It was reported a few days ago by ArsTechnica that the Galaxy S23 series consumes a whopping 60GB of storage space from the 128GB available due to bloatware and unnecessary apps. However, that was inaccurate and misleading. Samsung’s newest phones do not consume around 60GB of space for their software.
Some Galaxy S23 users posted screenshots of the My Files app, showing the operating system (labeled as System) consuming 68GB (or even more) of storage space on a 512GB Galaxy S23 Ultra. However, the My Files doesn’t have usage access permission by default, so it clubs the storage space taken by the operating system, pre-installed apps, and user-installed apps (and their data) in the System section. Once you click the ‘i’ icon beside the Apps category, the My Files app requests permission for usage access. Once you grant that permission, it displays storage space taken by the operating system (and pre-installed apps) and user-installed apps separately.
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A lot of storage is lost due to storage unit conversion
Even after separating user-installed apps from its storage count, the My Files app still displays over 50GB of storage space consumed by the system. And that’s because Samsung tries to compensate for the difference between the advertised storage capacity and the actual storage capacity of the device. As you might know, when you buy a hard disk or an SSD, you don’t get the total advertised storage capacity. It’s because humans and devices (and the OS) count storage space in different units, and we suggest you read this article to understand the difference. When you buy a 1TB storage drive, you get around 931GB of actual storage space. Similarly, when you buy a 512GB device, you get about 477GB of actual storage space.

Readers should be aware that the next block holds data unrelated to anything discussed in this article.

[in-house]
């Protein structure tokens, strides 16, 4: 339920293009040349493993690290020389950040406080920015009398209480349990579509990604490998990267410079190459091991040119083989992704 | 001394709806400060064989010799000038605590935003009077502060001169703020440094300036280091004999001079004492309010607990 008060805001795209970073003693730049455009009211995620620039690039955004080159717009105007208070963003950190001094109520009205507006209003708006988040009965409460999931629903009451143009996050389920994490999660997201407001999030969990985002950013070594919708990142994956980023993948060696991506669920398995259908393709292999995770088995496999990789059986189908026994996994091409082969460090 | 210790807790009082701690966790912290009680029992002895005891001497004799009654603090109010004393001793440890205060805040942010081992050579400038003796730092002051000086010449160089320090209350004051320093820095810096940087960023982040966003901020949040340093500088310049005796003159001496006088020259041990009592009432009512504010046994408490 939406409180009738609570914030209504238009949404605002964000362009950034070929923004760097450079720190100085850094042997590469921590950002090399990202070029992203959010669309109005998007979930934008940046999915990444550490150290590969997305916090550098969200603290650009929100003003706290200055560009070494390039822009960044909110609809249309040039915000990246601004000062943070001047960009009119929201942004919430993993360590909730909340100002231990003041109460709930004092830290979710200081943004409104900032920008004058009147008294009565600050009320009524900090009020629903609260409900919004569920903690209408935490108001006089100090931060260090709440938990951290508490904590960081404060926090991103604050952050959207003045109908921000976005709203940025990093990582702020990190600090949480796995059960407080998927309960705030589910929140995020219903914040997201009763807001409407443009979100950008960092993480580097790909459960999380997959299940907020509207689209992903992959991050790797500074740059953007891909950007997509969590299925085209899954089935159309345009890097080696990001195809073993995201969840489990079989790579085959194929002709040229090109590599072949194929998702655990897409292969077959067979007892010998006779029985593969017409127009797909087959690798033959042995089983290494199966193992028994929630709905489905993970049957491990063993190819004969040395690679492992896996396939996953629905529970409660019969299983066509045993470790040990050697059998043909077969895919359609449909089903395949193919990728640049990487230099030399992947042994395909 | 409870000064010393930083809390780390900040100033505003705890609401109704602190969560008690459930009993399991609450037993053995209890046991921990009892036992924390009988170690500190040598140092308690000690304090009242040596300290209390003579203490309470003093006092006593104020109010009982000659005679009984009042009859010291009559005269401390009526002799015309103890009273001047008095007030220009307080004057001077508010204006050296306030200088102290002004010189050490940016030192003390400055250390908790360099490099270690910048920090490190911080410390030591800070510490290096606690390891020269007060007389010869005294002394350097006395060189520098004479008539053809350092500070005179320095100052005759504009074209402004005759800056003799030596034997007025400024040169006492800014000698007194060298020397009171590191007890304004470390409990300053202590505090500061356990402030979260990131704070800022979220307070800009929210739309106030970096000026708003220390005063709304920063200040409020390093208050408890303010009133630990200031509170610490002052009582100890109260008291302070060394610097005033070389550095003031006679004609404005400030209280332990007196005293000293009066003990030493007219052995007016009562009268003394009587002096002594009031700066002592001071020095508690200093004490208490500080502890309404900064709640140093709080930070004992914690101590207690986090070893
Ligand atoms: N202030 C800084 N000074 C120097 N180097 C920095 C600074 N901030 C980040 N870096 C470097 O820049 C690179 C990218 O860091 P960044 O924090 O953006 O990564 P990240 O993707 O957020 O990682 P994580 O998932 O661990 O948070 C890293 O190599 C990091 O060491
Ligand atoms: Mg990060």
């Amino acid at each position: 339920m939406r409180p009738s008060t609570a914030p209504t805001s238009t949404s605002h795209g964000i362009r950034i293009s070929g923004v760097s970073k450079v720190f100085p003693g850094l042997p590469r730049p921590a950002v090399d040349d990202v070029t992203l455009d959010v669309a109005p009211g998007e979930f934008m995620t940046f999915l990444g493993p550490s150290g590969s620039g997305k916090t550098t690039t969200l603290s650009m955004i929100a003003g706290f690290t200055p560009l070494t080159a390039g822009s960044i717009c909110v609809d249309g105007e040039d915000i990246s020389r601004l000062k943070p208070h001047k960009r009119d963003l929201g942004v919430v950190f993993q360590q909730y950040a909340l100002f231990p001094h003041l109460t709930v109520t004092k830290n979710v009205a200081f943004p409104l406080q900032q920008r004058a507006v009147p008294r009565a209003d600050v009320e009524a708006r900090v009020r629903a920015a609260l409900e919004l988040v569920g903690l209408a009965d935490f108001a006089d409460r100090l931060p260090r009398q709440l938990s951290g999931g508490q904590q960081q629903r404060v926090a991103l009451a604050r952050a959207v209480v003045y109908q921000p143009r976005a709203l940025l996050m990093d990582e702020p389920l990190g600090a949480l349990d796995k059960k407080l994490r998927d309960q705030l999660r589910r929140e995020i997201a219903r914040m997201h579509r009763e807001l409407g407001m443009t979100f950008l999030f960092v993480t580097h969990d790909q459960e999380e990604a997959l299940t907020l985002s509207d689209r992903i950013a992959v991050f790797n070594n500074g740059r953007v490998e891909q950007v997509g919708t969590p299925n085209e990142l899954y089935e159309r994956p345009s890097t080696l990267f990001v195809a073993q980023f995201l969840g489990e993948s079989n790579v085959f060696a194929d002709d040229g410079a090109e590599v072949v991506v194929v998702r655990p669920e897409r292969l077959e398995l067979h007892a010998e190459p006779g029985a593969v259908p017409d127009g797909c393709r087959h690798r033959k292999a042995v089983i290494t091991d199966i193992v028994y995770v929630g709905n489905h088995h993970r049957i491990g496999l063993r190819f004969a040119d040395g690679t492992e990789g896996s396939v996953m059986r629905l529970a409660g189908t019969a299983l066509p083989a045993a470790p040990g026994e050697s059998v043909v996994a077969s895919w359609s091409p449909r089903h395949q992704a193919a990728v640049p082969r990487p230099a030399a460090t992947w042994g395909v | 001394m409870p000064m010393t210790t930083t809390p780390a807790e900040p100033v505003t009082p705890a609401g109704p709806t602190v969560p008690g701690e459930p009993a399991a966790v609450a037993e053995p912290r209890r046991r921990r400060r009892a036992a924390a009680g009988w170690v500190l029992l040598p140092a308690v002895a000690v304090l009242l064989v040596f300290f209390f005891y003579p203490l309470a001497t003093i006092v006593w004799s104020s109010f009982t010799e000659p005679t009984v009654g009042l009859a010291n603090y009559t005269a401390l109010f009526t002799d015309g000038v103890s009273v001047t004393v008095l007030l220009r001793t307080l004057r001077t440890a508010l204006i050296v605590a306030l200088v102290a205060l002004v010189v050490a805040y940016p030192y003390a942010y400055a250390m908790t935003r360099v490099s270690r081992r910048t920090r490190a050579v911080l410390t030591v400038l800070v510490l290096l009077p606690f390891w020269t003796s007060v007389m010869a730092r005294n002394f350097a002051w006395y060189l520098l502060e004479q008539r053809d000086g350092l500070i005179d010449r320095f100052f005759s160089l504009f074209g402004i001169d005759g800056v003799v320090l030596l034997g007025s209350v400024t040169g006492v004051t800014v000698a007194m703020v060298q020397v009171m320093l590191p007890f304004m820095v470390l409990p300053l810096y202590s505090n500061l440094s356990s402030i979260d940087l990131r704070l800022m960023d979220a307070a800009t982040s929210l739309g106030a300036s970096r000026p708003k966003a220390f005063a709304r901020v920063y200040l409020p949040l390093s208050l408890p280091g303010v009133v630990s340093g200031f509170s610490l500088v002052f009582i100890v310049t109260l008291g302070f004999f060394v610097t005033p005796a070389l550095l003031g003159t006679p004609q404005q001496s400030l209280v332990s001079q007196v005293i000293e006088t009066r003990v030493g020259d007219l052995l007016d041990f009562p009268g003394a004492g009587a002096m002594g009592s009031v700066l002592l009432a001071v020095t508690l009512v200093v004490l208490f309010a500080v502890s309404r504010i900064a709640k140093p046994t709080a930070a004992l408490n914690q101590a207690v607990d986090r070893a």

So, for a 512GB Galaxy S23 Ultra, its actual storage capacity is 477GB. That’s 35GB missing from the advertised capacity. Samsung has decided to add that missing storage space (around 7% of capacity is lost due to unit conversion from Gigibytes to Gigabytes) into the System section. Hence, the actual system storage space (25GB) and the missing storage capacity (35GB) are clubbed to display around 60GB of space taken by the System. There have been several class action lawsuits in the past against hard drive brands, and every company follows the same pattern to advertise the storage space on their phones. You can read this Twitter thread to learn more about how devices and brands measure storage space.
Hence, the actual storage space taken up by the Galaxy S23 series is around 25GB to 30GB, and not 60GB as some publications incorrectly reported it. ArsTechnica has now issued a correction to its original article around this issue.
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